Can We Discipline Using Humor?

I have sometimes experimented with humor when trying to get through to Giggles and Cuddles, but it was always the last resort: when all else failed, I tried humor, to see if it would work. Well, I have since discovered that everything else almost always fails, so this year I have decided to try to change things around a little: I’ve been using humor as often as possible, and not as a last resort. I have read numerous articles about the benefits of humor and how it works when disciplining children. Humor is often a good way to distract children, grab their attention, and teach them how to manage their emotions.

In certain situations when kids are whining, sometimes all they need is to be distracted. Humor works wonders here and they more often than not forget what they were whining about in the first place. Sometimes all it takes is for the parent to act silly, sing a funny song or use an object (a stuffed animal or a truck) to do the talking or singing, and the child just snaps out of it.

When parents are angry and get serious, children oftentimes switch off and stop listening. With humor, you automatically grab their attention and they’re ready to listen to what you have to say, as humor reduces stress and calms the brain. One example is reverse psychology – this one almost always works for us (so far). For example, when the girls are being difficult at mealtimes, I say it’s fine – they don’t have to finish their food, as I am very hungry and will get to their plates as soon as I finish mine. It then turns into a competition to see who will finish her food first.

Anger and raising one’s voice automatically results in a power struggle with children, whereas humor diffuses that power struggle and makes them more receptive to the message you are trying to get across. Anger also results in loss of control for both parents and children. Humor helps us manage our emotions better, which is after all one of the most important tools we want to teach our children (and ourselves in the process).

Humor also helps in conflict resolution. Twins are a real blessing, as they keep each other company, are great playmates and best friends. But they also often have ugly fights. Who wouldn’t when they’re with the same person, doing the same things 24/7? Quite often their dad and I will replicate their behavior, pretending we’re fighting over something, for example a mug or the right to sit on a particular chair. They get the message, and we all end up laughing about it.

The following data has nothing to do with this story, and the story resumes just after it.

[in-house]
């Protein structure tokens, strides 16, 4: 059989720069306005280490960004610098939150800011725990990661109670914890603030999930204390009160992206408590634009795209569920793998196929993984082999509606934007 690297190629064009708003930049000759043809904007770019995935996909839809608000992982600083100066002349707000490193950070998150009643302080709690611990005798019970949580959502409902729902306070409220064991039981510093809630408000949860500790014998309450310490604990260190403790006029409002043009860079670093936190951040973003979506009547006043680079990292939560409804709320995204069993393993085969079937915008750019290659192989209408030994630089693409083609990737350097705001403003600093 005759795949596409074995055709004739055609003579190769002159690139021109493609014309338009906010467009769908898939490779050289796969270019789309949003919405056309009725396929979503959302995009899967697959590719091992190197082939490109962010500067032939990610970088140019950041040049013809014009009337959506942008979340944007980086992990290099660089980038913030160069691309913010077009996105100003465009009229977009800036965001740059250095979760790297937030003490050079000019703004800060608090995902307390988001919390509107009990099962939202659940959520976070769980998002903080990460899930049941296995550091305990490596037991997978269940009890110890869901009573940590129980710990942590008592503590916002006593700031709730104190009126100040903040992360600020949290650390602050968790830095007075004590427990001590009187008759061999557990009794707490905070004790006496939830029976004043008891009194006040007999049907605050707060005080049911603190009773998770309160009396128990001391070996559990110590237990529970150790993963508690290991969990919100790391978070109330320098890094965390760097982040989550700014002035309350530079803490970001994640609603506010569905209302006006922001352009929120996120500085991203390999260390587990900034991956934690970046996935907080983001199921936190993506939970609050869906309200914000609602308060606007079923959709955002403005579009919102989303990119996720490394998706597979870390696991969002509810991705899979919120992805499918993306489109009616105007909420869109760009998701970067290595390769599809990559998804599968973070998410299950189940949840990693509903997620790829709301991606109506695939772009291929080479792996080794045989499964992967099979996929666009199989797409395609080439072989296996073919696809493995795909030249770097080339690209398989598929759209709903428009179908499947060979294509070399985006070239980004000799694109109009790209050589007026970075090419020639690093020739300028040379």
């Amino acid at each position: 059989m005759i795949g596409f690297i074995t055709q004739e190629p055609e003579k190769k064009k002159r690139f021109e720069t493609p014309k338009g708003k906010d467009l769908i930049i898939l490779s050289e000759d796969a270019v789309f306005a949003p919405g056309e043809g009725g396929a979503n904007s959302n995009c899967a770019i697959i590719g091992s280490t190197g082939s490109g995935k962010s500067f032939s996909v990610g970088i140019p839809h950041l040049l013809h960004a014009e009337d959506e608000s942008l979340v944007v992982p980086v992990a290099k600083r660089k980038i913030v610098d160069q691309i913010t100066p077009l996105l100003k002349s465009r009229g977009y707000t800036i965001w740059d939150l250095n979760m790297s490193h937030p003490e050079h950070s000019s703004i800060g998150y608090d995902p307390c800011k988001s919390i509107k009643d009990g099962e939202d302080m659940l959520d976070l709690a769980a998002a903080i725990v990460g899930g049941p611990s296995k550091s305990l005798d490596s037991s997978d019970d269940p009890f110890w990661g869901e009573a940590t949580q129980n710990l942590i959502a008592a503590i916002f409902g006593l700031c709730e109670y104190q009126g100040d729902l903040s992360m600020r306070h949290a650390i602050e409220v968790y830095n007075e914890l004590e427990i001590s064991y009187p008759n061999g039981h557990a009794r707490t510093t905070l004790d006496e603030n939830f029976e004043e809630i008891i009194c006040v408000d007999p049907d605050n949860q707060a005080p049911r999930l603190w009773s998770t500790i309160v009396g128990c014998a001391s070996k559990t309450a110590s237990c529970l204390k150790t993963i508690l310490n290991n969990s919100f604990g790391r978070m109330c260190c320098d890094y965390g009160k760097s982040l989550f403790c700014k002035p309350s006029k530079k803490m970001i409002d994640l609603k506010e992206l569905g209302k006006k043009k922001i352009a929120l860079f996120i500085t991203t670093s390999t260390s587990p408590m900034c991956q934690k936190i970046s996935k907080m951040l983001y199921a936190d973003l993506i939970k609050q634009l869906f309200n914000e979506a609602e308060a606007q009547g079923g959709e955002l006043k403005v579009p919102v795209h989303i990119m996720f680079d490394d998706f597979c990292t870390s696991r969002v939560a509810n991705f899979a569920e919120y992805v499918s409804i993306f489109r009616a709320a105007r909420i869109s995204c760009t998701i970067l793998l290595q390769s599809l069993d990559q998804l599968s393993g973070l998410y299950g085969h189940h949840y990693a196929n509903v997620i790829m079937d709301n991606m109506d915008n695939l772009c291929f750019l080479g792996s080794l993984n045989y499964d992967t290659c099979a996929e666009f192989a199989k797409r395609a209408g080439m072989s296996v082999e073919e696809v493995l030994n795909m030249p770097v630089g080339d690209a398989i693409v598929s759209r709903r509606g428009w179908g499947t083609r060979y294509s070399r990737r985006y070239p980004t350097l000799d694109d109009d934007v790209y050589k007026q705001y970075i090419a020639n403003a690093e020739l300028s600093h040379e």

When using humor, though, one must be careful to never make fun of the children or tease them, because this is hurtful and will almost always backfire, aggravating the situation. It can be very destructive. There are also times when children misbehave badly, which warrants some serious discipline, so parents need to be sensitive as to when humor will work and when a more serious, yet calm and respectful, approach is needed.

Overall, I find humor to be beneficial, not only for the children but also very much for the parents. Defiance and power struggles are emotionally draining, especially in the evenings before bedtime, when everyone is tired and energies are depleted. Our initial instinct during those times is to scream, reprimand or threaten. This aggravates the misbehavior and we end up in a vicious circle and often go to bed with heavy hearts because the day simply did not end well. It takes effort and practice, but the next time when you feel you are about to lose your temper with your children, try turning it into a humorous situation and see what happens. You will soon discover that this a win-win situation and everyone ends up feeling good.

Text and photos by Didi in Zurich

Didi is an Egyptian mother of twin girls living in Zurich. Before having the twins she worked in the field of economic development. She is currently a stay-at-home mom focused on the growth and development of her daughters.

Photo overlays by Andrea Snashall




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